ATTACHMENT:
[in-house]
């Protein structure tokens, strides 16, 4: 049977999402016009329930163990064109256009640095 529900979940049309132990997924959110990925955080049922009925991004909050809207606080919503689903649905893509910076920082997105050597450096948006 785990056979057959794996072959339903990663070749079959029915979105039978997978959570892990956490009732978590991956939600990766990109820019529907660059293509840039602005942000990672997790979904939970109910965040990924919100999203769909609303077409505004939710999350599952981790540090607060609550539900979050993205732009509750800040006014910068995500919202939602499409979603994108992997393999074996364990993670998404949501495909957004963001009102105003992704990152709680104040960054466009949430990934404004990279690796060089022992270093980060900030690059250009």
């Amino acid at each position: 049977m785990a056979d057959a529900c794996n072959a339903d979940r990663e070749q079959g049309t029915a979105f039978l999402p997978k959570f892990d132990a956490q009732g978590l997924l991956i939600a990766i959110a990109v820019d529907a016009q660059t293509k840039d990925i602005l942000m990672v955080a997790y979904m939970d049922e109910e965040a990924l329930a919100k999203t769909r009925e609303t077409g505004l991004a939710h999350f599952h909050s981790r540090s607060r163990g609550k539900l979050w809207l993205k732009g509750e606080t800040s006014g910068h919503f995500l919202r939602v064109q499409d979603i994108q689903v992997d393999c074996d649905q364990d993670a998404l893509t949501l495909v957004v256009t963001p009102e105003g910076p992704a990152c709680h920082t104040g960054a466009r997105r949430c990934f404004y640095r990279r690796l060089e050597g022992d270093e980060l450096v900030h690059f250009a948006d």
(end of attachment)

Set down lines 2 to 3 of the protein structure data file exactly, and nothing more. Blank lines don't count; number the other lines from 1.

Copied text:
């Protein structure tokens, strides 16, 4: 049977999402016009329930163990064109256009640095 529900979940049309132990997924959110990925955080049922009925991004909050809207606080919503689903649905893509910076920082997105050597450096948006 785990056979057959794996072959339903990663070749079959029915979105039978997978959570892990956490009732978590991956939600990766990109820019529907660059293509840039602005942000990672997790979904939970109910965040990924919100999203769909609303077409505004939710999350599952981790540090607060609550539900979050993205732009509750800040006014910068995500919202939602499409979603994108992997393999074996364990993670998404949501495909957004963001009102105003992704990152709680104040960054466009949430990934404004990279690796060089022992270093980060900030690059250009």
């Amino acid at each position: 049977m785990a056979d057959a529900c794996n072959a339903d979940r990663e070749q079959g049309t029915a979105f039978l999402p997978k959570f892990d132990a956490q009732g978590l997924l991956i939600a990766i959110a990109v820019d529907a016009q660059t293509k840039d990925i602005l942000m990672v955080a997790y979904m939970d049922e109910e965040a990924l329930a919100k999203t769909r009925e609303t077409g505004l991004a939710h999350f599952h909050s981790r540090s607060r163990g609550k539900l979050w809207l993205k732009g509750e606080t800040s006014g910068h919503f995500l919202r939602v064109q499409d979603i994108q689903v992997d393999c074996d649905q364990d993670a998404l893509t949501l495909v957004v256009t963001p009102e105003g910076p992704a990152c709680h920082t104040g960054a466009r997105r949430c990934f404004y640095r990279r690796l060089e050597g022992d270093e980060l450096v900030h690059f250009a948006d």